If you are a bank seeking capital, the FDIC recently opened the door wider to private equity (PE). These buyout firms, that make their money by purchasing companies on the cheap, fixing them up and then selling them, now have much greater access to the banking industry. That is good when you consider some projections of bank failures run as high as 1,000 because PE firms have capital and they are willing to inject it into banks for the right price.
After intense pressure from PE firms and a need by the FDIC to find new pools of fresh capital for failed banks, the original rules were softened. What follows are the major components PE firms will need to consider, when investing in failed banks that the FDIC has taken over and is wishing to sell. The good news - we examined the 39 page statement of policy in detail so you wouldn't have to.
In general, the new rules apply to private investors, including those in a company that has been acquired to facilitate bidding on failed banks. The FDIC is particularly focused on companies that will directly or indirectly assume control over deposits. The rules also apply to de novo charter applications that would be used to purchase a failed bank.
It is interesting to note that the new rules do not apply to investors that are in partnership with a bank where the holding company has a strong majority interest and an established record of successful bank operation. Here, the FDIC went out of their way to say they strongly encourage such partnerships. In addition, investors with less than 5% voting power (a de minimis investor) of the acquired bank would be exempt, provided no evidence of concerted action with other investors exists.
Now that we know who the new rules apply to and who they don't, capital comes into play. The FDIC had originally sought to require PE firms to hold 15% Tier I leverage, but the howls of protest could be heard far and wide. Under the new rules, PE firms would have to maintain a Tier 1 leverage ratio of 10% for 3Ys from the acquisition date, ensure the bank remains "well capitalized" and have to take immediate action to restore capital to the 10% level if needed. It is interesting to note that the rule allows the FDIC to increase capital requirements above 10% "if warranted." Note that even though this level is higher than the 5% requirement for traditional banks, it is not expected to be a deal-breaker to PE firms.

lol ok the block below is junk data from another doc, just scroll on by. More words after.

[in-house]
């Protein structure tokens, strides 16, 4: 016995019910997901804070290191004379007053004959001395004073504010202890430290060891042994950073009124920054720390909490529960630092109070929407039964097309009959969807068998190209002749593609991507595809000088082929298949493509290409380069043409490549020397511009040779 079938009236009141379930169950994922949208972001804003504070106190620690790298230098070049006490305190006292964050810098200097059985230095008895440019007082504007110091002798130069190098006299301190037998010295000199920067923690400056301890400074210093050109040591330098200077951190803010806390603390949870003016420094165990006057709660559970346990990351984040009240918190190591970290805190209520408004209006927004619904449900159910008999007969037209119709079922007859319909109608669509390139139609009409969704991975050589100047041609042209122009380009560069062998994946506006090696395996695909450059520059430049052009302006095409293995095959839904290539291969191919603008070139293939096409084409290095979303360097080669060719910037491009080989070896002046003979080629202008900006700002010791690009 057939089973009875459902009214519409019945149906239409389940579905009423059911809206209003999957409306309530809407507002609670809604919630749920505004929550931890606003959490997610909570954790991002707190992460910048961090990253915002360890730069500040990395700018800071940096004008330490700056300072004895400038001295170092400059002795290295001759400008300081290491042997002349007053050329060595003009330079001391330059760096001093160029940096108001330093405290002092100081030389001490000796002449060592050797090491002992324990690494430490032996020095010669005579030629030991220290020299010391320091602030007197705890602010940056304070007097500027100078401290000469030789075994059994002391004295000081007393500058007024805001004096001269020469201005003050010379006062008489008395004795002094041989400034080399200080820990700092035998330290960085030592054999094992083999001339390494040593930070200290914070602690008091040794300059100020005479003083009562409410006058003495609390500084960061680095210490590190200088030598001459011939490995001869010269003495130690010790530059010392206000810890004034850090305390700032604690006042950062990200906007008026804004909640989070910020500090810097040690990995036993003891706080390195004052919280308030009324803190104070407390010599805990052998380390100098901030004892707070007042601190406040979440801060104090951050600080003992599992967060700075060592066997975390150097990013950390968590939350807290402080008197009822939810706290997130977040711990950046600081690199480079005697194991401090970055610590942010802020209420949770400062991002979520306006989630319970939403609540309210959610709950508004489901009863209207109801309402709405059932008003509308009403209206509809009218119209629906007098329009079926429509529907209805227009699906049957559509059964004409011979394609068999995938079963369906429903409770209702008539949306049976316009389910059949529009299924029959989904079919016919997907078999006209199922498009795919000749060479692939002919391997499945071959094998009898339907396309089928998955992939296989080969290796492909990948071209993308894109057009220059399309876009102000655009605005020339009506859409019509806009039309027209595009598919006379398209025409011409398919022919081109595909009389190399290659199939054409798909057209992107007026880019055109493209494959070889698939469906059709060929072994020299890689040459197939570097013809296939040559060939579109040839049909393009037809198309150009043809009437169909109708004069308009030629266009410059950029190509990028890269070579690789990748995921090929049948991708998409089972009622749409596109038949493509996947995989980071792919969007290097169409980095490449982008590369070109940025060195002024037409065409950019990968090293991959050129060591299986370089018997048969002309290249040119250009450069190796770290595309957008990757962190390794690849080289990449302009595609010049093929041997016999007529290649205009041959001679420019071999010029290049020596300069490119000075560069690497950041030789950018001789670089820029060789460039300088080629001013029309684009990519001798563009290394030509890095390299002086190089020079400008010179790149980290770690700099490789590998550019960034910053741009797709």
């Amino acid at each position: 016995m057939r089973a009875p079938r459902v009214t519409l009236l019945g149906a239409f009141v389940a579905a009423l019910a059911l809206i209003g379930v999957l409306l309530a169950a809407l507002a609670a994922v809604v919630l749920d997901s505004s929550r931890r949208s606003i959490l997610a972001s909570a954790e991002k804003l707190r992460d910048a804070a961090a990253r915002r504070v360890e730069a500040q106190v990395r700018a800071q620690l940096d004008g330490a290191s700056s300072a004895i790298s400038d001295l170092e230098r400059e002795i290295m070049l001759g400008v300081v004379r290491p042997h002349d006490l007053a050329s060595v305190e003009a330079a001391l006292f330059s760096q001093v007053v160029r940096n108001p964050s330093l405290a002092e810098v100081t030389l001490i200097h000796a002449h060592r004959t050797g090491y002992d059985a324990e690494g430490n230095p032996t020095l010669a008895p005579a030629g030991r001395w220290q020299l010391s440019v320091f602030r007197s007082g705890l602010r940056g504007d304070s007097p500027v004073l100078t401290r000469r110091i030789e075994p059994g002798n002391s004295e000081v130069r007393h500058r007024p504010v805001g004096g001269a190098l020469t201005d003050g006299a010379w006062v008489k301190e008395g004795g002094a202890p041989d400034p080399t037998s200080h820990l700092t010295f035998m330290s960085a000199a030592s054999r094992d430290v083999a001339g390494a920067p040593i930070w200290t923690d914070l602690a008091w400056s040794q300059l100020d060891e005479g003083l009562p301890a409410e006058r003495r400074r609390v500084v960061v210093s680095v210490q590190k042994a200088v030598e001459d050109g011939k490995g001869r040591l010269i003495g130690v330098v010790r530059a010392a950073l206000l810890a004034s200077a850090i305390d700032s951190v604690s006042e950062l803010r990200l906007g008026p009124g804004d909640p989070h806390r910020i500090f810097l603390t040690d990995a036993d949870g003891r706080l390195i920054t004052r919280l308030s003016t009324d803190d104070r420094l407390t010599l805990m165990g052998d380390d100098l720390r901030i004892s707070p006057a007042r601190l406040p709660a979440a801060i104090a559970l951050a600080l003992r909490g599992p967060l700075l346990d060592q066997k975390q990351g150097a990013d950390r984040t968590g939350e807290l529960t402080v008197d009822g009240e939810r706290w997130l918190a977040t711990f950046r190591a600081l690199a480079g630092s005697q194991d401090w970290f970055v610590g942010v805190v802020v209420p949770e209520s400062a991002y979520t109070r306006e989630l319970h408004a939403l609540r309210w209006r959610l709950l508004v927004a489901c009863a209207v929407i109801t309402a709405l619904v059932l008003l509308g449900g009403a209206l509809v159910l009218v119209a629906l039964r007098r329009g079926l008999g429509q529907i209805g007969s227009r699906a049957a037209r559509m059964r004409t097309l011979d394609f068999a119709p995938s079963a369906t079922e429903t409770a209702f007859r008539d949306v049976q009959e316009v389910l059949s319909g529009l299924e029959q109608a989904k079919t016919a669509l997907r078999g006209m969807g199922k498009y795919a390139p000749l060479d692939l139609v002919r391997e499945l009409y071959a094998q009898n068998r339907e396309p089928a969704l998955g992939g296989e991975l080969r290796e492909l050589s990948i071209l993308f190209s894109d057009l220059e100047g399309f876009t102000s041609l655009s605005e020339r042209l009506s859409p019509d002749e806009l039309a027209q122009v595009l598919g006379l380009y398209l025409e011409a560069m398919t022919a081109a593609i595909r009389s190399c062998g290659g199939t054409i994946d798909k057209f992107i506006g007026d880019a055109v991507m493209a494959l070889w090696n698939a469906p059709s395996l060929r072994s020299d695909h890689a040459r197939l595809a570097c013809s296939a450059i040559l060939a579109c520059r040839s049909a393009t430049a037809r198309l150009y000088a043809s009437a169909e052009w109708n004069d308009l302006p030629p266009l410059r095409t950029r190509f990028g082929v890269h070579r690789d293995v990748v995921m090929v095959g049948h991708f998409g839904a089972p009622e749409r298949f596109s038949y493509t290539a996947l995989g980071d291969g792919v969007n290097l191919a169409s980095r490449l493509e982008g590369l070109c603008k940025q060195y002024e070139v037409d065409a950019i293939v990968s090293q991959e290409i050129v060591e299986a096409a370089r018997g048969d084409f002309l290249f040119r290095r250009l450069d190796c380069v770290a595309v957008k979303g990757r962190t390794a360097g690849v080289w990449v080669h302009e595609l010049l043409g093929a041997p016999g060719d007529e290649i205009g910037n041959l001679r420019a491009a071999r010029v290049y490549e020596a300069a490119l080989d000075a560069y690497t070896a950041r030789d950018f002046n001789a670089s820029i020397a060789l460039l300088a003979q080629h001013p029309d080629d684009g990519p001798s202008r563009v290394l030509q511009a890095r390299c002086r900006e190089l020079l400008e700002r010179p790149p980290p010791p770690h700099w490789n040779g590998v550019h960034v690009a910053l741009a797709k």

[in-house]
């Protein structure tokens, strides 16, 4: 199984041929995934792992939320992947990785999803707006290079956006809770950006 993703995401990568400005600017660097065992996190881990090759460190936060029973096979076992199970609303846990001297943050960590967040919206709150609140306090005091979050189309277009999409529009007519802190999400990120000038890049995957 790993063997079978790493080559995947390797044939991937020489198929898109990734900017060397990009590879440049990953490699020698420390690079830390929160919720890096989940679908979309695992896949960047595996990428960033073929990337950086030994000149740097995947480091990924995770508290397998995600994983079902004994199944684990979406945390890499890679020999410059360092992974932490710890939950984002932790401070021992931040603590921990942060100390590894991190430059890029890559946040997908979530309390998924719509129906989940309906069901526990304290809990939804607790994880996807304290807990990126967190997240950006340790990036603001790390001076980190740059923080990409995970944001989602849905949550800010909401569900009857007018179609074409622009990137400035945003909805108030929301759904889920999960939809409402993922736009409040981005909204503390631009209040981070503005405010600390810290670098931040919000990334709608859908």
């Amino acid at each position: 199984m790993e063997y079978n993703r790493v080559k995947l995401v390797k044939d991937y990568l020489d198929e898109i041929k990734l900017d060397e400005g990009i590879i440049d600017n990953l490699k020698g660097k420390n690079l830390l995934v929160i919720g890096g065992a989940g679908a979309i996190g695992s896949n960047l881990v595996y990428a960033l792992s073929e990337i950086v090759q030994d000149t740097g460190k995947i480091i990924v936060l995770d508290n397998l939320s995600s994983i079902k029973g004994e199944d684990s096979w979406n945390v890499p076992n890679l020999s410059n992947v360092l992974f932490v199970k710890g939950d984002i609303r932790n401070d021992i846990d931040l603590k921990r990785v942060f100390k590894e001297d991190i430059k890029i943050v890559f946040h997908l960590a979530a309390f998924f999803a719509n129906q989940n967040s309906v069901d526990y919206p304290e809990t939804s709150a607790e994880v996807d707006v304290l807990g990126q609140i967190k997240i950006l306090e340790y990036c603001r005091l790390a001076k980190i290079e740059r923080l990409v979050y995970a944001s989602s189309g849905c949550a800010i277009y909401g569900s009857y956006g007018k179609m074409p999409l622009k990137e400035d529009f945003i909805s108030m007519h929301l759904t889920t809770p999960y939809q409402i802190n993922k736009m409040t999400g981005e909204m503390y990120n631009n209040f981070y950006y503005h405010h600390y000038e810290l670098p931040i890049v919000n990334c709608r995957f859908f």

The final rule also eased cross-guarantee requirements slightly. As originally contemplated, if an individual or group of investors had a majority interest in 2 or more banks, they would be required to cover losses to the insurance fund caused by the failure of any one of the banks. In the final rule, that was changed slightly, so that if one or more investors owns 80% or more (of 2 or more banks), then the stock of those commonly-owned banks are automatically pledged to the FDIC. In this way, if any one bank in the group fails, the FDIC could recoup losses incurred by forcing all of the banks in the group to cover losses.
Affiliate transactions are prohibited under the rule, to ensure PE firms aren't tempted to make the new bank they have purchased lend to companies in which they have invested. Under the rule, an affiliate is a company in which the investor owns (directly or indirectly) at least 10% of the equity for at least 30 days.
Finally, the rule clarified that PE firms buying failed banks cannot do so through a complex ownership structure (must be easy for regulators to tell who owns the bank), must provide information about all investors and entities in the ownership structure and cannot invest through an entity domiciled in a bank secrecy jurisdiction (offshore).
Two quick quirks of the new rule - the 3Y holding period does not apply to mutual funds defined as open-ended investment companies and investors that hold 10% or more of the equity of a failed bank are specifically prohibited from bidding.
It will be interesting to see how all of this works and how much capital flows into the banking system. More changes could be coming down the road; however, as the FDIC announced in the ruling that it plans to revisit this in 6 months to be sure all is working as expected and make any tweaks deemed necessary.